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Western Cape

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WWhether it is food, art or adventure you're after, this seaside village has something for everyone. Part-sleepy fishing village and part-buzzing high street, Kalk Bay’s eclectic mix of people, historic buildings, cobbled streets, Bohemian bric-a-brac shops, vintage bookstores, art and antique galleries, colourful fishing vessels and excellent restaurants is what makes it so unique and charming.

What began as a source of lime and whale-related products has developed into the trendy fishing village of Kalk Bay on the False Bay side of the Cape Peninsula. Today writers, musicians and great restaurateurs have taken over the place of whalers, pirates and sea captains.

Shortly after your arrival in the Cape Peninsula hamlet of Kalk Bay, you will feel distinctly Bohemian, so enjoy the vibe and make sure you have the entire day to stroll around this quaint fishing town.

Did You Know?
EEven during apartheid, Kalk Bay proudly retained its mixed-race community.

TThe lure of the good bookshop on the corner, the fresh coffee nearby, the craft stall on the street, the deliciously decadent fish and chips for lunch at the harbour, the mojito sipped at the Cuban-style restaurant at sunset and that late seaside dance party could see you visiting Kalk Bay year after year.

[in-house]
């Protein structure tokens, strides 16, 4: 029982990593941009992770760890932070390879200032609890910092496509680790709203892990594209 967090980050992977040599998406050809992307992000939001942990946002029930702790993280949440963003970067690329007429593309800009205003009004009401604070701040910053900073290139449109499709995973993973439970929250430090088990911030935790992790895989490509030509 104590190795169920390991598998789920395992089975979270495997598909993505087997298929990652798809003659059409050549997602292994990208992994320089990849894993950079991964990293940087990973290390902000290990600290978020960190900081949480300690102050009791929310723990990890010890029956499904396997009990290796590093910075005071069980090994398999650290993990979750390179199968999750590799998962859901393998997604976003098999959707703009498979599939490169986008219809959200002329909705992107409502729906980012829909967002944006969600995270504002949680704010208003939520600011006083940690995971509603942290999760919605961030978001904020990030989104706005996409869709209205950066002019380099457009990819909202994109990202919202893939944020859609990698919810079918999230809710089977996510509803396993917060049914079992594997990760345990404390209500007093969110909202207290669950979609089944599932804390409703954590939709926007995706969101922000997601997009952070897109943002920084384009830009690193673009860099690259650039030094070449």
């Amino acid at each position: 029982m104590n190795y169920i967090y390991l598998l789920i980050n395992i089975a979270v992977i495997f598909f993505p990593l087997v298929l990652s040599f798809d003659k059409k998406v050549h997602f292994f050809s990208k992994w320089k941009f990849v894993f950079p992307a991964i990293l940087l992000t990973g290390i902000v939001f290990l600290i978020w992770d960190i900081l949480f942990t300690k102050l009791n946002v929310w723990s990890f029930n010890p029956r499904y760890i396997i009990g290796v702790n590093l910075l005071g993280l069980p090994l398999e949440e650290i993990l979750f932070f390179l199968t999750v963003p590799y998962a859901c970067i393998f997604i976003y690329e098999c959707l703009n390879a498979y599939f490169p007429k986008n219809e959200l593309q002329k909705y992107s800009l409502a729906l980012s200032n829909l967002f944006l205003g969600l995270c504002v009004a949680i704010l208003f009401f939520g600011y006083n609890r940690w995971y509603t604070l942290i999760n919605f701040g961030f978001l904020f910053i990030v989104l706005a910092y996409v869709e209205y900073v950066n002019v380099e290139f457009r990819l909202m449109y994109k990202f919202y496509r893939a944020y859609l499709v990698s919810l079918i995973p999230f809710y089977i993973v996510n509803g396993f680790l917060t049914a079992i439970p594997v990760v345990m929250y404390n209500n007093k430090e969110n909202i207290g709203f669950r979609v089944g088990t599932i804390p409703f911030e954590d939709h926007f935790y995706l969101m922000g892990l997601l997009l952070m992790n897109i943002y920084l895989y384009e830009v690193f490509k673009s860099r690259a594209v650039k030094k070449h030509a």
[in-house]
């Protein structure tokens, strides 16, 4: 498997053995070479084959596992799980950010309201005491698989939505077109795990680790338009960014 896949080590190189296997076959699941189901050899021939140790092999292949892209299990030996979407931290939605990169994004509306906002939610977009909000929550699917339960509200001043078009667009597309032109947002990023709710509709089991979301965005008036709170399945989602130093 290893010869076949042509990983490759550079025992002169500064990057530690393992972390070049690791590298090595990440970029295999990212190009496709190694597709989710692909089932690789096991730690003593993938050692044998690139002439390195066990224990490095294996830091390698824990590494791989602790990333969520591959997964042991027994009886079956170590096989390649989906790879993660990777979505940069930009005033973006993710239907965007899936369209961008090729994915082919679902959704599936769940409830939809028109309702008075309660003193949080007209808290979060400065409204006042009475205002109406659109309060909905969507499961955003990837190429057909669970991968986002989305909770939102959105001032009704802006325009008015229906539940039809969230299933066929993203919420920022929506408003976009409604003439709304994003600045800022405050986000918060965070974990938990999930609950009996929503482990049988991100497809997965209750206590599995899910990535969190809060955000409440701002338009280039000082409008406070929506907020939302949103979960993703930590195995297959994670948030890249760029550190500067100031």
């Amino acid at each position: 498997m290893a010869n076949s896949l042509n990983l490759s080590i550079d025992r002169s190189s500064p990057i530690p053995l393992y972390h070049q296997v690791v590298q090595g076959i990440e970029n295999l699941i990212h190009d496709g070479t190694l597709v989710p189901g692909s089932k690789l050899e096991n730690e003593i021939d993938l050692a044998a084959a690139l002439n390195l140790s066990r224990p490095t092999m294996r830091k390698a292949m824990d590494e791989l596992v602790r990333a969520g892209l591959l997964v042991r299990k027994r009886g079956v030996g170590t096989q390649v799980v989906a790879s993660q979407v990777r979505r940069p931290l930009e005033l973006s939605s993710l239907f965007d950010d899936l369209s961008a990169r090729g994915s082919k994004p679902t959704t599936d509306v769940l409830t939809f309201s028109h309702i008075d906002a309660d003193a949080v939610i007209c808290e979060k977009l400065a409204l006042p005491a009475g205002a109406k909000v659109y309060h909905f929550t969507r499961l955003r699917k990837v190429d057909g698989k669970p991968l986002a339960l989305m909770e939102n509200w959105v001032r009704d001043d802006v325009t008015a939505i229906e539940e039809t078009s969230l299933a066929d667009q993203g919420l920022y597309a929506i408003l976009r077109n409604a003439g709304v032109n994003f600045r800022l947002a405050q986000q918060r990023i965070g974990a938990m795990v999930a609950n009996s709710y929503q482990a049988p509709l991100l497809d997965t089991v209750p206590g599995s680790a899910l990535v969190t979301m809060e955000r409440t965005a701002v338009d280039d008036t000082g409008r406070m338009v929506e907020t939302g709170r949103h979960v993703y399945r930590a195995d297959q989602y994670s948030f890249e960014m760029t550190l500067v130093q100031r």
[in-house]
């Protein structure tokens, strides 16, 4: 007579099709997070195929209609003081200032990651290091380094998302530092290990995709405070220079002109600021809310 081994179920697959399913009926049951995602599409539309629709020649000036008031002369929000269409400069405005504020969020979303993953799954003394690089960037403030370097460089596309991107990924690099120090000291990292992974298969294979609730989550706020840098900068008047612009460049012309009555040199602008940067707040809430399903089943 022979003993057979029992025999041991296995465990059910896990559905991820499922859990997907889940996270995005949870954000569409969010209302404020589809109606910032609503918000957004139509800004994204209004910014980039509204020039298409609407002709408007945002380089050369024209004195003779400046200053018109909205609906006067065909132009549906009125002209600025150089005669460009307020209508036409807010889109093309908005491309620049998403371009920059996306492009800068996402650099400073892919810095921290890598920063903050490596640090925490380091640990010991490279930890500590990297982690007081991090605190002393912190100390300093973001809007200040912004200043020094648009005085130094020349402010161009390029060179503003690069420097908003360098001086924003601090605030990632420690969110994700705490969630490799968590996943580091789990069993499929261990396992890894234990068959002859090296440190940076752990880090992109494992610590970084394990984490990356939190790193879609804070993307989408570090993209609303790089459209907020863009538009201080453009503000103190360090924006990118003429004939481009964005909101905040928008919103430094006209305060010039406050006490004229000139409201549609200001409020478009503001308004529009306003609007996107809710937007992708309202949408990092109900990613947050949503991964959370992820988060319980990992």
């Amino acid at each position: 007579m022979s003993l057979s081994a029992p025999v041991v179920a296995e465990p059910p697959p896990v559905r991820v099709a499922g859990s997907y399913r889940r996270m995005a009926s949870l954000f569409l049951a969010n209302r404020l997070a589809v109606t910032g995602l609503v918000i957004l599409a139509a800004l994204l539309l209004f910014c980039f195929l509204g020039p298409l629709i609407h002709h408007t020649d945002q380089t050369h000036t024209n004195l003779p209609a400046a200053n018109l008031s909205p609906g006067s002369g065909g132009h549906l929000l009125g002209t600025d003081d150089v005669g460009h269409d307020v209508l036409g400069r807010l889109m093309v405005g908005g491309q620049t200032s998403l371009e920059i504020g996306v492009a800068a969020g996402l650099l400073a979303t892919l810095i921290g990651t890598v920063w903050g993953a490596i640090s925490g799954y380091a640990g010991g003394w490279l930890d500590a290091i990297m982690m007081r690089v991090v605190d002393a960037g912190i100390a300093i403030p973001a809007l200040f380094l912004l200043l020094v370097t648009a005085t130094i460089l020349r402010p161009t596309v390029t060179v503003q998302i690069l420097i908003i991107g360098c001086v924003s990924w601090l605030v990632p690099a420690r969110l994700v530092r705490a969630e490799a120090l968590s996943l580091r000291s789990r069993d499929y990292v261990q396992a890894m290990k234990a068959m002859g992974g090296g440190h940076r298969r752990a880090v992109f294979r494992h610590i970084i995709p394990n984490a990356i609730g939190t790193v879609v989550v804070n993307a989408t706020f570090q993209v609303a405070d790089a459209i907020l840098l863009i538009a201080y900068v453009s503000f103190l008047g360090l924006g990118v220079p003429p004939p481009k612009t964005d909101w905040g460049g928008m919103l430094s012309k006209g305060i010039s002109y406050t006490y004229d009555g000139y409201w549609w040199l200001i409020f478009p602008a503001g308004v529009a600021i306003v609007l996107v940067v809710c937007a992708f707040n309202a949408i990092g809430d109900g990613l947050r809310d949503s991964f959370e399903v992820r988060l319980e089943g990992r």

Kalk Bay, Western Cape

KKalk Bay, which lies between Muizenberg and Simon’s Town on False Bay, was first encountered by the Strandlopers (indigenous Khoi people who lived along the coast), who found seafood in abundance. Then came the colonists, in the form of lime workers, who processed huge stockpiles of seashells into lime (hence the Dutch name “Kalk”) for the Cape Town market.

The mid-1800s saw the rise of the False Bay whalers, who harvested the large pods of Southern Right whales that visit annually in search of warmer waters, a place to give birth and find a new mate.

Interestingly enough, a large Filipino community also sprung up in Kalk Bay, as if from nowhere. Some say the first Filipinos came from a shipwreck, others say they jumped ship in Simon’s Town. Whatever their origins, they sent word home that Kalk Bay was the place to be.

Most of them went back home after the United States took the Philippines from Spain in 1898, and the rest married within the local community and stayed on. They were soon joined by Portuguese, Italians, Afrikaners and Indonesians, who had one thing in common: a love for fishing.

TThe whalers are long gone, but the wonderful Southern Rights still visit these waters and show off their young. The fishermen still work down at the harbour, bringing in their fresh catches at noon and selling them off in a delightfully strident manner. You can pick up fresh fish here at great prices.

In the past century, Kalk Bay has taken on a creative character that has made it a favoured residential area for artists, writers, musicians, restaurateurs and nightclub owners. Many of its fine old buildings have been renovated and preserved, and buying a house in Kalk Bay is often a tedious process because no-one wants to leave the place...

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